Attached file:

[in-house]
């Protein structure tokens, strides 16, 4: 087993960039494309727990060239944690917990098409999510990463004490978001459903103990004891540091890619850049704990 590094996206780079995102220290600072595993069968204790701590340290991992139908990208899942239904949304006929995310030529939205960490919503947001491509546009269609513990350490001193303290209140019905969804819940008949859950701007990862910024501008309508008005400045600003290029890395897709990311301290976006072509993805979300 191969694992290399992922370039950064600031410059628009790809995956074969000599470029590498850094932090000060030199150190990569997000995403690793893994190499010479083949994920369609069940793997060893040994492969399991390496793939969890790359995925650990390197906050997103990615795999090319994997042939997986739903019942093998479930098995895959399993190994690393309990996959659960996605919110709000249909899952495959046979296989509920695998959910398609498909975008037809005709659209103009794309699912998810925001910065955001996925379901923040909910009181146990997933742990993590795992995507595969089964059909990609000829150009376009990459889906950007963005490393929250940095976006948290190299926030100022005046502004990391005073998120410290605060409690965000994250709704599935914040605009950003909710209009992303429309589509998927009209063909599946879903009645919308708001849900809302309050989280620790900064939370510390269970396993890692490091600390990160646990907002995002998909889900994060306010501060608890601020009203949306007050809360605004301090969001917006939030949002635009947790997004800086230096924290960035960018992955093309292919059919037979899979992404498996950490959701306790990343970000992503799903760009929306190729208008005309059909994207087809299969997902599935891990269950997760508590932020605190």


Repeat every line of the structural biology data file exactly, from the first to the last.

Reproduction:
[in-house]
């Protein structure tokens, strides 16, 4: 087993960039494309727990060239944690917990098409999510990463004490978001459903103990004891540091890619850049704990 590094996206780079995102220290600072595993069968204790701590340290991992139908990208899942239904949304006929995310030529939205960490919503947001491509546009269609513990350490001193303290209140019905969804819940008949859950701007990862910024501008309508008005400045600003290029890395897709990311301290976006072509993805979300 191969694992290399992922370039950064600031410059628009790809995956074969000599470029590498850094932090000060030199150190990569997000995403690793893994190499010479083949994920369609069940793997060893040994492969399991390496793939969890790359995925650990390197906050997103990615795999090319994997042939997986739903019942093998479930098995895959399993190994690393309990996959659960996605919110709000249909899952495959046979296989509920695998959910398609498909975008037809005709659209103009794309699912998810925001910065955001996925379901923040909910009181146990997933742990993590795992995507595969089964059909990609000829150009376009990459889906950007963005490393929250940095976006948290190299926030100022005046502004990391005073998120410290605060409690965000994250709704599935914040605009950003909710209009992303429309589509998927009209063909599946879903009645919308708001849900809302309050989280620790900064939370510390269970396993890692490091600390990160646990907002995002998909889900994060306010501060608890601020009203949306007050809360605004301090969001917006939030949002635009947790997004800086230096924290960035960018992955093309292919059919037979899979992404498996950490959701306790990343970000992503799903760009929306190729208008005309059909994207087809299969997902599935891990269950997760508590932020605190």